Digital preservation good practice is not solely about how successfully we preserve the bits and enable access to them, it must also take into account the broader context in which our work sits, and the wider responsibilities we have to society and the environment. Simply put, there is no point in preserving the bits if there is no one left to read and understand them. As a community we must therefore balance risks to the digital content that we hold not only against the financial cost but also the cost to the environment. We must consider how we reduce the environmental impact of our work, whilst continuing to maintain our valuable digital content for future generations. This is a challenging balancing act and we must work together as a community to evolve digital preservation good practice to minimise the environmental impact of our actions.


Environmentally sustainable digital preservation is not a new topic for the DPC and the wider digital preservation community, but it is certainly one that is growing in urgency. The DPC first addressed this topic in 2010 with an article in our newsletter from William Kilbride entitled ‘Here comes the tide’ and William’s involvement in a panel discussion at the iPRES conference ‘How Green is Digital Preservation’. In more recent years, other voices in the community have joined in this call to action and now we have a more substantial volume of content on this topic scattered across the DPC website.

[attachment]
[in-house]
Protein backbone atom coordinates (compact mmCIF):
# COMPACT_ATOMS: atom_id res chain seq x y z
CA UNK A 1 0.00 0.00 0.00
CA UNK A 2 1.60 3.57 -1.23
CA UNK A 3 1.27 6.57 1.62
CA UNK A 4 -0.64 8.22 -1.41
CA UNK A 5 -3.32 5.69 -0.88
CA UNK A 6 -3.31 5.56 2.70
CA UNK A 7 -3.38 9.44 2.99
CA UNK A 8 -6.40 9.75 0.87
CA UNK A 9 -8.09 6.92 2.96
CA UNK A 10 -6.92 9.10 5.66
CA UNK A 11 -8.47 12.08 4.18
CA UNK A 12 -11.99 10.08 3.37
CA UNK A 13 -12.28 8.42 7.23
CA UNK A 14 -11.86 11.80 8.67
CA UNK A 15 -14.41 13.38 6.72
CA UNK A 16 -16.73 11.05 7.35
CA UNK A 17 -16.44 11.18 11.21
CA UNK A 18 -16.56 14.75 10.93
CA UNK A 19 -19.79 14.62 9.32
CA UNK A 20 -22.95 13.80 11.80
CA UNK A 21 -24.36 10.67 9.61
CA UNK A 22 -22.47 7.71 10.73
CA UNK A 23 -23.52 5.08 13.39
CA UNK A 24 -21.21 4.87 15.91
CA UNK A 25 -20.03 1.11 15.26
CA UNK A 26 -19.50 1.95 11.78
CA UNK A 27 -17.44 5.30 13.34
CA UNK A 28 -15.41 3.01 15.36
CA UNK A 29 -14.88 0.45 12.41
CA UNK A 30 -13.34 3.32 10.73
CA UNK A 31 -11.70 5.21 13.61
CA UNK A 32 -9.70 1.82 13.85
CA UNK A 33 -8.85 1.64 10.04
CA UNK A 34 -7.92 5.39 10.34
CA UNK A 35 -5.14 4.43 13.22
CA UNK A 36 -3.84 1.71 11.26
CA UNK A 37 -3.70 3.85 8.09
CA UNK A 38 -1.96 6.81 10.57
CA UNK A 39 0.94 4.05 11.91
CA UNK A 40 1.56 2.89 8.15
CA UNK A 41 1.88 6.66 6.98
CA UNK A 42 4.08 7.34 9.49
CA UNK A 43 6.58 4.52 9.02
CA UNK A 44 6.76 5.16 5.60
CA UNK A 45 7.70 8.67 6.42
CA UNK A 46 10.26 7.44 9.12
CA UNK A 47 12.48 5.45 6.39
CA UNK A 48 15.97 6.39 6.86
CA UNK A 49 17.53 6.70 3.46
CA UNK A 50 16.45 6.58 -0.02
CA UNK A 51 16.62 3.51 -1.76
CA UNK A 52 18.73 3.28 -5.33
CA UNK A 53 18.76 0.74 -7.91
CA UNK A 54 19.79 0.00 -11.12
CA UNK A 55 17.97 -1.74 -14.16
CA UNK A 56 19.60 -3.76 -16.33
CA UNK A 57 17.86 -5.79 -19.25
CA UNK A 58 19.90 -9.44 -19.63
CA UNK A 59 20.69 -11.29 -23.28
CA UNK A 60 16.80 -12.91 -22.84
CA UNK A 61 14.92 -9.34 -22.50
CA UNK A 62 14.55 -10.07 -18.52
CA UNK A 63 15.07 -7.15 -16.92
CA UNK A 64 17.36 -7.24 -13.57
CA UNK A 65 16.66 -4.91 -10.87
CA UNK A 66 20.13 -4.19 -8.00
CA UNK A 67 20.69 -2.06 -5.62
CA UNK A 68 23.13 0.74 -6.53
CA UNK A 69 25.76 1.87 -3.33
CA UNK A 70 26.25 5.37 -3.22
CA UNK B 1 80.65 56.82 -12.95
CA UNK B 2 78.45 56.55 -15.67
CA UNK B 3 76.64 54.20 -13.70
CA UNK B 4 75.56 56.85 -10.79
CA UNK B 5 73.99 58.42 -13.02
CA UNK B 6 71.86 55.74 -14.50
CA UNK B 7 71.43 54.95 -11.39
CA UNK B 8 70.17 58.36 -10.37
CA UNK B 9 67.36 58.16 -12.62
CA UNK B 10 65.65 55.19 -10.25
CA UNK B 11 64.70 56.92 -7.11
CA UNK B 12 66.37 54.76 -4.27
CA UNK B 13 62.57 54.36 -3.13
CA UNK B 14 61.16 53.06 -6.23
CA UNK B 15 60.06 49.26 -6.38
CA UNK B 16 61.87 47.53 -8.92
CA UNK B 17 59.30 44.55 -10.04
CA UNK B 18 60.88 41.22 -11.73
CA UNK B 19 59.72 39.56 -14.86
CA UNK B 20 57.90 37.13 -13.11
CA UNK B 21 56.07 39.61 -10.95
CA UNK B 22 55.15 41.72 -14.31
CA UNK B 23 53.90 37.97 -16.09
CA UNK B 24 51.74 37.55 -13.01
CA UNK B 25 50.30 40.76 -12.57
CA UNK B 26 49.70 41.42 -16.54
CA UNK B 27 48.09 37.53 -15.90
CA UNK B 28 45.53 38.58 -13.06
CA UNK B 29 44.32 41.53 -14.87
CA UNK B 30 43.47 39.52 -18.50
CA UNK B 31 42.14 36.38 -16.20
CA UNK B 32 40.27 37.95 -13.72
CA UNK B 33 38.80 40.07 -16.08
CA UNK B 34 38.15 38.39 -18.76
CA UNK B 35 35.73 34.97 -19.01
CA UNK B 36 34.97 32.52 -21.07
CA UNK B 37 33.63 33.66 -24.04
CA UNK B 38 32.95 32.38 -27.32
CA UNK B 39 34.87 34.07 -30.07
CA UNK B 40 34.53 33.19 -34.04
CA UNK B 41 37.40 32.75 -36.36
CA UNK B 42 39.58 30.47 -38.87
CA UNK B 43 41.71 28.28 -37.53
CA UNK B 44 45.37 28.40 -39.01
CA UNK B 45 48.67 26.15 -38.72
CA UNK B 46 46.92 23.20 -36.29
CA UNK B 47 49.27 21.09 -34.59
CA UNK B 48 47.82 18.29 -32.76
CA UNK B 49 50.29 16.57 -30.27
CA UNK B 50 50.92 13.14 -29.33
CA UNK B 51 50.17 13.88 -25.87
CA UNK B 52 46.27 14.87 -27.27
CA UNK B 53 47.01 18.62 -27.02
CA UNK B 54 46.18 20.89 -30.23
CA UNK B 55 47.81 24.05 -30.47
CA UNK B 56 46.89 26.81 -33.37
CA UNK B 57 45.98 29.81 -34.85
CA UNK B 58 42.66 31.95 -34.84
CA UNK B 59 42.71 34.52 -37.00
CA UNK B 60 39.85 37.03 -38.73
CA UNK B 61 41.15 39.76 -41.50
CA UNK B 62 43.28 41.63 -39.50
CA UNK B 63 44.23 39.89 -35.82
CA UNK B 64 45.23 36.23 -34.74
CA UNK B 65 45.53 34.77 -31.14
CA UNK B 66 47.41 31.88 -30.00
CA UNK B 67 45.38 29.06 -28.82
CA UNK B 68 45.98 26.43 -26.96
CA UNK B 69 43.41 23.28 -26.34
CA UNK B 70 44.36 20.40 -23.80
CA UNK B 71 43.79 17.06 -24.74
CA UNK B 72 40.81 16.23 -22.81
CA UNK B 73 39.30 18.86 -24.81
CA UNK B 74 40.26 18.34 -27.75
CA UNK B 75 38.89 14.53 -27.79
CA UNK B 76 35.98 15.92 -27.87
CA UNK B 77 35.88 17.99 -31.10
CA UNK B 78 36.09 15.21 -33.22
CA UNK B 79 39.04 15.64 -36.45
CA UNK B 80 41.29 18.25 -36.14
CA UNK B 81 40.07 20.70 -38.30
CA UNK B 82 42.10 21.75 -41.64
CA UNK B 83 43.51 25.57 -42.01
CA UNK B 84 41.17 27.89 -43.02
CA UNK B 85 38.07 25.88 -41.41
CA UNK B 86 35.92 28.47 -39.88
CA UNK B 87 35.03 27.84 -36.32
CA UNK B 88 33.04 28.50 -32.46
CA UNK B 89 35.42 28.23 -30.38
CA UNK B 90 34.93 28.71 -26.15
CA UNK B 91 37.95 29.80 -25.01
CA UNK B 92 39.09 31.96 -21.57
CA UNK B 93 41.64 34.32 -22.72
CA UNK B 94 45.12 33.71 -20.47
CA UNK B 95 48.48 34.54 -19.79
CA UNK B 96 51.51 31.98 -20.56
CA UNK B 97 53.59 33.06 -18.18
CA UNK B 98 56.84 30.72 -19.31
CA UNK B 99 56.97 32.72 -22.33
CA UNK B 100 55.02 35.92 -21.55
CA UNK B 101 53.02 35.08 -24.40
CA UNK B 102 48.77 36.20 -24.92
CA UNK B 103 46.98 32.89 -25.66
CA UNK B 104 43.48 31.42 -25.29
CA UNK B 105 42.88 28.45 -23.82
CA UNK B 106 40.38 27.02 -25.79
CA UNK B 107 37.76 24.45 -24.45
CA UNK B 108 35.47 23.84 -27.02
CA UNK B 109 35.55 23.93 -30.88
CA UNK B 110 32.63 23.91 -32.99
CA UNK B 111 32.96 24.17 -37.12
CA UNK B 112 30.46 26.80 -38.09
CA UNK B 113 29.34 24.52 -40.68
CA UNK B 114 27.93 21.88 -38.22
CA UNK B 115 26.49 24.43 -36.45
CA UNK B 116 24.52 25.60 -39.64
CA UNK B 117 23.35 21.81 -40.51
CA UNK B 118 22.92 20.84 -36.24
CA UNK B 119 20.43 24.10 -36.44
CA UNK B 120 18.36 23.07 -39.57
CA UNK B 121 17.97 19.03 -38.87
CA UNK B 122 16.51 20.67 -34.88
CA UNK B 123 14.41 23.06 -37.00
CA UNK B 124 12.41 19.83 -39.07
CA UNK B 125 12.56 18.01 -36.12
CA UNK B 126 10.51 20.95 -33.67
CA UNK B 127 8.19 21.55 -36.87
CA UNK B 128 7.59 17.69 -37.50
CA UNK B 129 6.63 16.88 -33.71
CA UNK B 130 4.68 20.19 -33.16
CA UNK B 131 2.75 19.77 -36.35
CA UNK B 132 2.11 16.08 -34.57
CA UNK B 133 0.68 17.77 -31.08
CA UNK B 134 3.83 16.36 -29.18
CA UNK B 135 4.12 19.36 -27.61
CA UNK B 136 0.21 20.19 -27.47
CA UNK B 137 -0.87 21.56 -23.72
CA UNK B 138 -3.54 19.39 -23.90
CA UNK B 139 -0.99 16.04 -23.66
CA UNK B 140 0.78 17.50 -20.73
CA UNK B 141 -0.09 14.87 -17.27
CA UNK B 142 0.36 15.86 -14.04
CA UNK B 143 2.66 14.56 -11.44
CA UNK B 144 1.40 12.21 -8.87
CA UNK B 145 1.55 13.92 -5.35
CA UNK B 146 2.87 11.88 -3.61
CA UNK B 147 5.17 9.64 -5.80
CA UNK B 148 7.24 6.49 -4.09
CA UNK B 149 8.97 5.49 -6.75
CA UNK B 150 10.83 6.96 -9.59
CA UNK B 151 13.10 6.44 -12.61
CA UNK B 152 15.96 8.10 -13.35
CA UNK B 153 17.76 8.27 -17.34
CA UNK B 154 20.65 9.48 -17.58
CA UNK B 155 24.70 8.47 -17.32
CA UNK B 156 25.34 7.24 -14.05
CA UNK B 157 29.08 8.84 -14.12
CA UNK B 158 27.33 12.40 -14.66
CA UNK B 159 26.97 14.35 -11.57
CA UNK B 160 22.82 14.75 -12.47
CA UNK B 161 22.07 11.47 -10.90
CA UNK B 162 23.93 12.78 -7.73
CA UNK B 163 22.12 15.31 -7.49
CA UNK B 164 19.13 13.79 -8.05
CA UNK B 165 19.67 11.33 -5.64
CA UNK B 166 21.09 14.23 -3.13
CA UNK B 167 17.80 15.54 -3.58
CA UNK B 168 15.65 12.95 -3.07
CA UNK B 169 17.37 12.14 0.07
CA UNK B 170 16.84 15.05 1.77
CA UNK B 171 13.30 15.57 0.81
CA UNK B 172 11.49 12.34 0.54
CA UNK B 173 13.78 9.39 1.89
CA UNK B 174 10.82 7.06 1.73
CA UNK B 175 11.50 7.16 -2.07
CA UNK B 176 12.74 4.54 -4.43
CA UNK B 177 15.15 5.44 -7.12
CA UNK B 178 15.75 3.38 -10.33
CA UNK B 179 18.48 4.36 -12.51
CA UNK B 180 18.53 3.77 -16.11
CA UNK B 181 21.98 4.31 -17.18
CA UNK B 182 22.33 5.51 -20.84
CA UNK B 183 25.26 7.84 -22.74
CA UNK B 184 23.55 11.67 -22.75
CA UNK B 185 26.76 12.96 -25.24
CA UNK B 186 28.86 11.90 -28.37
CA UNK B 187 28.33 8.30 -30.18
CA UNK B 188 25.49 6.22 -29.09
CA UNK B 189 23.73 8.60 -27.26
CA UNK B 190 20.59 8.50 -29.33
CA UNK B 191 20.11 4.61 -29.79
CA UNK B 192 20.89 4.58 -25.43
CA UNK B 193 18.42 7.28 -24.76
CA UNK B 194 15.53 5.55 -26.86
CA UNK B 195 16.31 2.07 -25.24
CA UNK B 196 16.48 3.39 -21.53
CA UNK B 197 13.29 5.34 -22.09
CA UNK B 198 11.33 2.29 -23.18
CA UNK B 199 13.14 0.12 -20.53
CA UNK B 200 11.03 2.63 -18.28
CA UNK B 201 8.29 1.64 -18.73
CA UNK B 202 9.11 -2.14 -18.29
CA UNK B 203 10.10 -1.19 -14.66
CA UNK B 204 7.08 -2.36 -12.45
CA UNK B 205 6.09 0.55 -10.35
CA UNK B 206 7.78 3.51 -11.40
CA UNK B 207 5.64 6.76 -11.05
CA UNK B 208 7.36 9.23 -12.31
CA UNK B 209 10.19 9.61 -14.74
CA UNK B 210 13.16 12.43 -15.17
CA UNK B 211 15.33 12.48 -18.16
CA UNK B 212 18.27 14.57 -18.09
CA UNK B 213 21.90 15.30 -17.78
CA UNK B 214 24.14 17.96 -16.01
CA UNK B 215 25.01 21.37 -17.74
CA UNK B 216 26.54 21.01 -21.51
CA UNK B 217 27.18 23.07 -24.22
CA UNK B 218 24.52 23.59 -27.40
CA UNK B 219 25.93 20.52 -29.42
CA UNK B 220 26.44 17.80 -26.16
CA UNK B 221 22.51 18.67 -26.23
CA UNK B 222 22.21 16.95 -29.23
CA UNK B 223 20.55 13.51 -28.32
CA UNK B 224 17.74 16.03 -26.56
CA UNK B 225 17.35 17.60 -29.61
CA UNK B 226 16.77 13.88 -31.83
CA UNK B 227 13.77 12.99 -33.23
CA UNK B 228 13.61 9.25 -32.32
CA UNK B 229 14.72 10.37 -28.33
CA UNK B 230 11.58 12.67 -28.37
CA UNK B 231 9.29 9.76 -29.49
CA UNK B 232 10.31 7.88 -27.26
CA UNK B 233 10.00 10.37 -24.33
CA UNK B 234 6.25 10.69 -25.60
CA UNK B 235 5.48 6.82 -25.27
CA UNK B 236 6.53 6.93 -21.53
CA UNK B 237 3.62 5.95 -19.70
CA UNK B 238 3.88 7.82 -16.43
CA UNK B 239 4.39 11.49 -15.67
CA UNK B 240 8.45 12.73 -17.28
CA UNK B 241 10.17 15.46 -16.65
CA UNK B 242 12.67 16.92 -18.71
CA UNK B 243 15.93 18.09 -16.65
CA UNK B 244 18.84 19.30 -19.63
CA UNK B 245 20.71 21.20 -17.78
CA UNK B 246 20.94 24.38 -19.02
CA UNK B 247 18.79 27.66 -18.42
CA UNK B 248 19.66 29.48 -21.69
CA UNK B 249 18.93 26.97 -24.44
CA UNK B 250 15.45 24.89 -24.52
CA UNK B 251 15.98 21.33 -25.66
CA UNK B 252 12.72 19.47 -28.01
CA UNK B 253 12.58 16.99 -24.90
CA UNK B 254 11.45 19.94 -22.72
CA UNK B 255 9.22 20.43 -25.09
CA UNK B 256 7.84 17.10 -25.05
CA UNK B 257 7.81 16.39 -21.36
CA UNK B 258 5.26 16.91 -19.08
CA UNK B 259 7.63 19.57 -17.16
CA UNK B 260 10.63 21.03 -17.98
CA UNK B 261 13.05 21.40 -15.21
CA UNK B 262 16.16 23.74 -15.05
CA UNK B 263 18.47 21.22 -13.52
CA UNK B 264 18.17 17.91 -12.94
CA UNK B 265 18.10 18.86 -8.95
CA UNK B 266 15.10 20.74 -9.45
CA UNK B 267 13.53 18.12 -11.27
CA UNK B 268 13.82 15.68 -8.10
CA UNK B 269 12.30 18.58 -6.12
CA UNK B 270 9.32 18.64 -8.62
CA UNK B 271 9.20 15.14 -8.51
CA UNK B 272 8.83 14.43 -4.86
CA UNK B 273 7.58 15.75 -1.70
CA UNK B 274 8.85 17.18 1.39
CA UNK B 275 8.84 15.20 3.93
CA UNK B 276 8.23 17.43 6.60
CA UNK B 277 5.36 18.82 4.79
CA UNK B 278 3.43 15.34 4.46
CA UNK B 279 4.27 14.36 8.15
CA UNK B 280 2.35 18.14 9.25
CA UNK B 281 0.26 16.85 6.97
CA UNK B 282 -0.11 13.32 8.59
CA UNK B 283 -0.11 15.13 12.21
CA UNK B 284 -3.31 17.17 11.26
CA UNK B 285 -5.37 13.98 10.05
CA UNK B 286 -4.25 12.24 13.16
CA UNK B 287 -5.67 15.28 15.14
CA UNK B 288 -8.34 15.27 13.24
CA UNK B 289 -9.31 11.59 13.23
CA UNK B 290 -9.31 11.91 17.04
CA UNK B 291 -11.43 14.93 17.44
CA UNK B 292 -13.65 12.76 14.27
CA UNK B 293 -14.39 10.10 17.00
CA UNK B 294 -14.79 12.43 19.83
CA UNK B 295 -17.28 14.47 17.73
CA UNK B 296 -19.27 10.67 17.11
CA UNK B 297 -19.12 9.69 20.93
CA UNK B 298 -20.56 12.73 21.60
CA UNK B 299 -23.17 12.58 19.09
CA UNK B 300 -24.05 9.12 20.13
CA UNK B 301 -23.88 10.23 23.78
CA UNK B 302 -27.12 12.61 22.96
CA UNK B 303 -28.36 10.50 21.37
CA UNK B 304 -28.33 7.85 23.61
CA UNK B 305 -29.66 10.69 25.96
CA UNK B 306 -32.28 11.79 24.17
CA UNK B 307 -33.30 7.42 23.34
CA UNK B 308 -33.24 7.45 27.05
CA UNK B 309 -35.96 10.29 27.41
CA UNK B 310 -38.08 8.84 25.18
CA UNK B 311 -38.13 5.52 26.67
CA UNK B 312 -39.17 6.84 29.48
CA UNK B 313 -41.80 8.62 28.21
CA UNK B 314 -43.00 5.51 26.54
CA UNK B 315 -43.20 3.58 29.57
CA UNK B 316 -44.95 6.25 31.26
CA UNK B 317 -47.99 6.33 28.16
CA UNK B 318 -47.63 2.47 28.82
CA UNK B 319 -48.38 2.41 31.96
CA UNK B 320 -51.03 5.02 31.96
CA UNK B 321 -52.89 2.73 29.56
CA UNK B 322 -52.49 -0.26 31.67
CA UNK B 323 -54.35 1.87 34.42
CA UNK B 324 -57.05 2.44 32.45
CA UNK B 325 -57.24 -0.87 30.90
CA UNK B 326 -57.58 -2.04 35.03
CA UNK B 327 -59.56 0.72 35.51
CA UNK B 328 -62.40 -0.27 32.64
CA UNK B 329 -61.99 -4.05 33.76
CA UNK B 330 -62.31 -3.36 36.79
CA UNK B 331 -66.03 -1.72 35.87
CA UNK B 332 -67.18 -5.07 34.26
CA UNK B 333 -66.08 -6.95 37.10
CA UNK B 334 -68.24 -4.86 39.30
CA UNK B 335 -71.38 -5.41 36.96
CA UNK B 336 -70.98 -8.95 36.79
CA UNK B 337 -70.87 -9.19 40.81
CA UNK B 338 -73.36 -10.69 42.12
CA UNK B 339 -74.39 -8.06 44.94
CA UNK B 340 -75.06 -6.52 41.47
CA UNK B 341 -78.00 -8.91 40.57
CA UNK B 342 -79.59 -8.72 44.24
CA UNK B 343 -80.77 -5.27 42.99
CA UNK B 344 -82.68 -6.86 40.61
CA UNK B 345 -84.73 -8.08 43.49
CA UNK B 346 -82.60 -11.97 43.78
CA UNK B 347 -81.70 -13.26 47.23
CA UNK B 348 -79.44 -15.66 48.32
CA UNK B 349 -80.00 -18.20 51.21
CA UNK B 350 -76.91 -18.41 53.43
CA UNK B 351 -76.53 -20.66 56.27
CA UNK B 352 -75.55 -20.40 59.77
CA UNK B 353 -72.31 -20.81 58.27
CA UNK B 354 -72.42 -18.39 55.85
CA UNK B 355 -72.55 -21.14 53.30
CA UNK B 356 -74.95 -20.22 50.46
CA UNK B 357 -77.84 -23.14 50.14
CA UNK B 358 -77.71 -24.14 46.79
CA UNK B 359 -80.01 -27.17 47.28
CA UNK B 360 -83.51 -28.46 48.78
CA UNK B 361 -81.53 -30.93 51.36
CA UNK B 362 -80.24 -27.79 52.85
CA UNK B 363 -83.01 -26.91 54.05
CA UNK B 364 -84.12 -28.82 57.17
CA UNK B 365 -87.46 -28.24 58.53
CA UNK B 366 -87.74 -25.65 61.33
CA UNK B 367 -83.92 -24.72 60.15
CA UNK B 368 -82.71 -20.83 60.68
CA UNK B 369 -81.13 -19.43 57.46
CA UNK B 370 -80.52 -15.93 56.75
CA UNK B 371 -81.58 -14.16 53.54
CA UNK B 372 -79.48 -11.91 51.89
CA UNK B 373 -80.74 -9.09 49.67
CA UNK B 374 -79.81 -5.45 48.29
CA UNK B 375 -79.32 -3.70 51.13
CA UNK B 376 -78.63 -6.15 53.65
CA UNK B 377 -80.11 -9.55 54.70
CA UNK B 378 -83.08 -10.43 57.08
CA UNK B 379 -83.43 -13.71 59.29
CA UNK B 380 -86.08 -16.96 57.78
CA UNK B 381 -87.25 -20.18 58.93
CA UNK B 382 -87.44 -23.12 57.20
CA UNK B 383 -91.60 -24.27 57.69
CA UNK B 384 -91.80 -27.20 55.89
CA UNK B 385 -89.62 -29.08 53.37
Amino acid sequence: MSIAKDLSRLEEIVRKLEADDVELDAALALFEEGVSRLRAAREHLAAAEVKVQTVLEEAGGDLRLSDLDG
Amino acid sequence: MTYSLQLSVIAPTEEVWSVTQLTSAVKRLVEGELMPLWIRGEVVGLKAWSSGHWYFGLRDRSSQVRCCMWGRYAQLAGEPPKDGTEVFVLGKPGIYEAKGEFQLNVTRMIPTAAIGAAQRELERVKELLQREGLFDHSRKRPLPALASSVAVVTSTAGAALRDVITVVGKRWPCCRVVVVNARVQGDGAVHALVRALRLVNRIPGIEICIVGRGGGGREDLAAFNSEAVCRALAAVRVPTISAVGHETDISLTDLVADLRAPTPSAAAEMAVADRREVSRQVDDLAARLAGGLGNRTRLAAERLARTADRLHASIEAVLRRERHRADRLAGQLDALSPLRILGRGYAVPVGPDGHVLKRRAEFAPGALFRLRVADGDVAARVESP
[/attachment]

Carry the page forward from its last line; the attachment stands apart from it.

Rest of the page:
This web page brings together this content in one place and includes links to blogs, events and other relevant resources from the DPC.




Other Resources:

Scroll to top